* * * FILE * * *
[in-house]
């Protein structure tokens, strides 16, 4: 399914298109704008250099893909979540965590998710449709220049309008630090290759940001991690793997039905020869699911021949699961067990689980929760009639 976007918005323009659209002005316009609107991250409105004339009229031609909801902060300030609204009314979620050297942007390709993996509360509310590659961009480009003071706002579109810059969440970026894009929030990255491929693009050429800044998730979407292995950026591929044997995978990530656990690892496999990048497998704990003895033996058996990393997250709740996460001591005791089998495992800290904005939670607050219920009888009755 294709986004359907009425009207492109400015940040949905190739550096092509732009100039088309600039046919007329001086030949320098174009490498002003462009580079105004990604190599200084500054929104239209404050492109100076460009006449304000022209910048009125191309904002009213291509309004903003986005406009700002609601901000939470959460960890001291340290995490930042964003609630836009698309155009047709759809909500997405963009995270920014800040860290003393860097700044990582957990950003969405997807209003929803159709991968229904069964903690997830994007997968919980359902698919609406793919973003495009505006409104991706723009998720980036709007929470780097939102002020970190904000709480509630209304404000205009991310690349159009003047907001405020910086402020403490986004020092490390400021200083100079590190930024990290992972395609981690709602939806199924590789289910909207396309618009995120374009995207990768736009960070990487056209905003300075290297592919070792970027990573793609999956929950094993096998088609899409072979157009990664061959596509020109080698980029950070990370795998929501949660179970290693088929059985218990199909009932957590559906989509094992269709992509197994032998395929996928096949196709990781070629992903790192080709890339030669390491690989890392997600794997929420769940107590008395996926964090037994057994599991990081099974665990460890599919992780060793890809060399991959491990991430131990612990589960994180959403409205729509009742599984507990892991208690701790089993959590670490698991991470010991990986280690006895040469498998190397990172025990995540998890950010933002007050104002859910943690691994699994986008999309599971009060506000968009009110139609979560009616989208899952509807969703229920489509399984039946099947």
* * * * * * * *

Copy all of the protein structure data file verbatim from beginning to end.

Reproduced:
[in-house]
């Protein structure tokens, strides 16, 4: 399914298109704008250099893909979540965590998710449709220049309008630090290759940001991690793997039905020869699911021949699961067990689980929760009639 976007918005323009659209002005316009609107991250409105004339009229031609909801902060300030609204009314979620050297942007390709993996509360509310590659961009480009003071706002579109810059969440970026894009929030990255491929693009050429800044998730979407292995950026591929044997995978990530656990690892496999990048497998704990003895033996058996990393997250709740996460001591005791089998495992800290904005939670607050219920009888009755 294709986004359907009425009207492109400015940040949905190739550096092509732009100039088309600039046919007329001086030949320098174009490498002003462009580079105004990604190599200084500054929104239209404050492109100076460009006449304000022209910048009125191309904002009213291509309004903003986005406009700002609601901000939470959460960890001291340290995490930042964003609630836009698309155009047709759809909500997405963009995270920014800040860290003393860097700044990582957990950003969405997807209003929803159709991968229904069964903690997830994007997968919980359902698919609406793919973003495009505006409104991706723009998720980036709007929470780097939102002020970190904000709480509630209304404000205009991310690349159009003047907001405020910086402020403490986004020092490390400021200083100079590190930024990290992972395609981690709602939806199924590789289910909207396309618009995120374009995207990768736009960070990487056209905003300075290297592919070792970027990573793609999956929950094993096998088609899409072979157009990664061959596509020109080698980029950070990370795998929501949660179970290693088929059985218990199909009932957590559906989509094992269709992509197994032998395929996928096949196709990781070629992903790192080709890339030669390491690989890392997600794997929420769940107590008395996926964090037994057994599991990081099974665990460890599919992780060793890809060399991959491990991430131990612990589960994180959403409205729509009742599984507990892991208690701790089993959590670490698991991470010991990986280690006895040469498998190397990172025990995540998890950010933002007050104002859910943690691994699994986008999309599971009060506000968009009110139609979560009616989208899952509807969703229920489509399984039946099947």